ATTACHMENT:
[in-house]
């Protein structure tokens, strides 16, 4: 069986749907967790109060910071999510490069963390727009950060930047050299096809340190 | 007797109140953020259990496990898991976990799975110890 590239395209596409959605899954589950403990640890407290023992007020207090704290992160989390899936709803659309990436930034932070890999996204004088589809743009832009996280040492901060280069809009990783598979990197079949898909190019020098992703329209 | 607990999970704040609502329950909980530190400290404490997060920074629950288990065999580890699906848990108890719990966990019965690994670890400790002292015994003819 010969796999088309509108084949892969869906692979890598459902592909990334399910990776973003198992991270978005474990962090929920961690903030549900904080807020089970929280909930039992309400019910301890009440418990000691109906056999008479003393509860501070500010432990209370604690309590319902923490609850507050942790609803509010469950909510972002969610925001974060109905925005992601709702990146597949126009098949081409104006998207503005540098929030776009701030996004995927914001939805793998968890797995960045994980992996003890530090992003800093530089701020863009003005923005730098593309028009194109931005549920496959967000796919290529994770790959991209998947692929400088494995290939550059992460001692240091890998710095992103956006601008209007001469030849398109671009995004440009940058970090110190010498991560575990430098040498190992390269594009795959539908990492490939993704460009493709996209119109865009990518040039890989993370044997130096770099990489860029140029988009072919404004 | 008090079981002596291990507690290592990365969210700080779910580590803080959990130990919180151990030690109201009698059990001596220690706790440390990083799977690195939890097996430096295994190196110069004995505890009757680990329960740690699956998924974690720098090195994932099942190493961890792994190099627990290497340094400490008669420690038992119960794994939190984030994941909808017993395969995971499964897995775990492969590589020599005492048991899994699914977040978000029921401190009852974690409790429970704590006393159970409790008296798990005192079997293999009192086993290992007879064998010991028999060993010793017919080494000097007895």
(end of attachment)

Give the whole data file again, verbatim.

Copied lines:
[in-house]
């Protein structure tokens, strides 16, 4: 069986749907967790109060910071999510490069963390727009950060930047050299096809340190 | 007797109140953020259990496990898991976990799975110890 590239395209596409959605899954589950403990640890407290023992007020207090704290992160989390899936709803659309990436930034932070890999996204004088589809743009832009996280040492901060280069809009990783598979990197079949898909190019020098992703329209 | 607990999970704040609502329950909980530190400290404490997060920074629950288990065999580890699906848990108890719990966990019965690994670890400790002292015994003819 010969796999088309509108084949892969869906692979890598459902592909990334399910990776973003198992991270978005474990962090929920961690903030549900904080807020089970929280909930039992309400019910301890009440418990000691109906056999008479003393509860501070500010432990209370604690309590319902923490609850507050942790609803509010469950909510972002969610925001974060109905925005992601709702990146597949126009098949081409104006998207503005540098929030776009701030996004995927914001939805793998968890797995960045994980992996003890530090992003800093530089701020863009003005923005730098593309028009194109931005549920496959967000796919290529994770790959991209998947692929400088494995290939550059992460001692240091890998710095992103956006601008209007001469030849398109671009995004440009940058970090110190010498991560575990430098040498190992390269594009795959539908990492490939993704460009493709996209119109865009990518040039890989993370044997130096770099990489860029140029988009072919404004 | 008090079981002596291990507690290592990365969210700080779910580590803080959990130990919180151990030690109201009698059990001596220690706790440390990083799977690195939890097996430096295994190196110069004995505890009757680990329960740690699956998924974690720098090195994932099942190493961890792994190099627990290497340094400490008669420690038992119960794994939190984030994941909808017993395969995971499964897995775990492969590589020599005492048991899994699914977040978000029921401190009852974690409790429970704590006393159970409790008296798990005192079997293999009192086993290992007879064998010991028999060993010793017919080494000097007895």